CPRIT Awards Emtora Biosciences $3 Million Grant to Develop Investigational Familial Adenomatous Polyposis Drug

According to a recent press release, Texas-based biotechnology company Emtora Biosciences was chosen earlier this month to receive a $3 million grant from the Cancer Prevention and Research Institute of Texas.

The grant money will go towards funding Emtora’s phase 2a clinical trial of eRapa, an investigational treatment for familial adenomatous polyposis. eRapa is Emtora’s lead drug candidate.

About Familial Adenomatous Polyposis

Familial adenomatous polyposis (FAP) is a rare, genetically inherited condition characterized by the development of colorectal cancer. Individuals with classic FAP may develop benign tumors in their colons as early as adolescence. If the colon isn’t surgically removed, these benign growths can become malignant – often around 40 or so years of age.

FAP is caused by mutations to a gene called APC. In otherwise healthy individuals, APC is responsible for coding the production of a protein with the same designation. APC normally acts as a tumor suppressor, limiting the rates of growth and division of new cells. It does this by helping to control various aspects of cell behavior, such as how often the cell divides, how the cell interacts with the cells surrounding it, and where the cell moves in a given tissue.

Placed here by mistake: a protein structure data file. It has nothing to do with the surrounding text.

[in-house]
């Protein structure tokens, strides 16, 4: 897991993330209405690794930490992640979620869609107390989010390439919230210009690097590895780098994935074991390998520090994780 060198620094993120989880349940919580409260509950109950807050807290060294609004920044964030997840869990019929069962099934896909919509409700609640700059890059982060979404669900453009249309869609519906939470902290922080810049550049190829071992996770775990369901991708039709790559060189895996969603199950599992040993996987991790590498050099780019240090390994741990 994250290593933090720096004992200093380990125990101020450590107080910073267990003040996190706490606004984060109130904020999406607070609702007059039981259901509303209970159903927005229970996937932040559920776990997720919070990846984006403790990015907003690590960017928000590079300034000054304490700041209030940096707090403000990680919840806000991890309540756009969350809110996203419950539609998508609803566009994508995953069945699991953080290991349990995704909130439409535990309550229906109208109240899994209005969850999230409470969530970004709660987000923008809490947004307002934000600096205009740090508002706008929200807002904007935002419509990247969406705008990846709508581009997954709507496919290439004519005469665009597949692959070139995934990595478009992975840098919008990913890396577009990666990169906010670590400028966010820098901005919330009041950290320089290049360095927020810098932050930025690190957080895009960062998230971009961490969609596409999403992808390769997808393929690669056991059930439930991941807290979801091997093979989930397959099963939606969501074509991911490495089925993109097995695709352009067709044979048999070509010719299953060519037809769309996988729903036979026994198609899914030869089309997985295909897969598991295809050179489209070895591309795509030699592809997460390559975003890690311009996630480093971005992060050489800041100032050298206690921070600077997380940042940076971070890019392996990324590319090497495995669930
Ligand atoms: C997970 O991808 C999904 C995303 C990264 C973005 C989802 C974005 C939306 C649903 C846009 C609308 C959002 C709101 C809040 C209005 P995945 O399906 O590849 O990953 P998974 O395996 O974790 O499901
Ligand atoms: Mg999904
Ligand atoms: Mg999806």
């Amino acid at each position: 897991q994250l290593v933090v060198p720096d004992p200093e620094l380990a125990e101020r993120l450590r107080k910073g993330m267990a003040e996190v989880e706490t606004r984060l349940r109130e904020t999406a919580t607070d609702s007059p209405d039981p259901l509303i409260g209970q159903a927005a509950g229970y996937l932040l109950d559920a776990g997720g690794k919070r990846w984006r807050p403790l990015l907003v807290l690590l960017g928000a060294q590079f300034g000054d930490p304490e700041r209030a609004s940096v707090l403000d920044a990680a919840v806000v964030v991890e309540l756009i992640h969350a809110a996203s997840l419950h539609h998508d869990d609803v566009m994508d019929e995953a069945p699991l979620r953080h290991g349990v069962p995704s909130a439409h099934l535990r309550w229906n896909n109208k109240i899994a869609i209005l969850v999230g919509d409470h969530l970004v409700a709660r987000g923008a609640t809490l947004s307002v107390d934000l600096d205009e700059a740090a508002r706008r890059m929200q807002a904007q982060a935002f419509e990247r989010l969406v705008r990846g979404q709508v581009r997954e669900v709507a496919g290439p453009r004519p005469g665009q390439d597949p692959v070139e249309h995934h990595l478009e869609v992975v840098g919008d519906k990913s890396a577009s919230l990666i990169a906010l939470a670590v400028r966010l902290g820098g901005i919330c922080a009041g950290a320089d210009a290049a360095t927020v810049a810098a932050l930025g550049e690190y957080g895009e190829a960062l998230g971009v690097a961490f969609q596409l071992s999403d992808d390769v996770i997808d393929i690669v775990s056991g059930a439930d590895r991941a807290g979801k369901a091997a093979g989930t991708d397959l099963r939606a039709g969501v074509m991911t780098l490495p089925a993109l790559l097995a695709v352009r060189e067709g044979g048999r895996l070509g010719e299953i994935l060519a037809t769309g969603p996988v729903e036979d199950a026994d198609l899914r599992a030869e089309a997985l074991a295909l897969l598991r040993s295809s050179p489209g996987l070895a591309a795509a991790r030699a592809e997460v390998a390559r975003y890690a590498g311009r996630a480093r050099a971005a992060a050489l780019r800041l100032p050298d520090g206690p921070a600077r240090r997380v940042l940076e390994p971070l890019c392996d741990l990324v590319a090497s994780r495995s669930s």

In individuals with mutations to APC, the locations and progression of colon polyps (pre-cancerous growths) are determined by where on the gene the mutation occurs.

About eRapa and the CPRIT Grant

Currently, no treatment exists for FAP other than prophylactic bowel resection that often occurs during adolescence.

Studies in mice have suggested that eRapa can reduce intestinal polyp counts. By reducing the number of these physical precursors to malignant tumors, researchers hope to reduce the number of colorectal cancers developed by individuals with FAP.

Thanks to the $3 million grant from the Cancer Prevention and Research Institute of Texas, Emtora now plans on moving ahead with a phase 2a study of an orally-available formulation of eRapa in up to 30 FAP patients. The study will attempt to assess the efficacy of the drug in reducing polyp size and count in FAP patients over the course of a full year.

Researchers believe that eRapa’s unique formulation and delivery mechanism could also reduce the potential toxicity of rapamycin, the original drug on which the design of eRapa is based.

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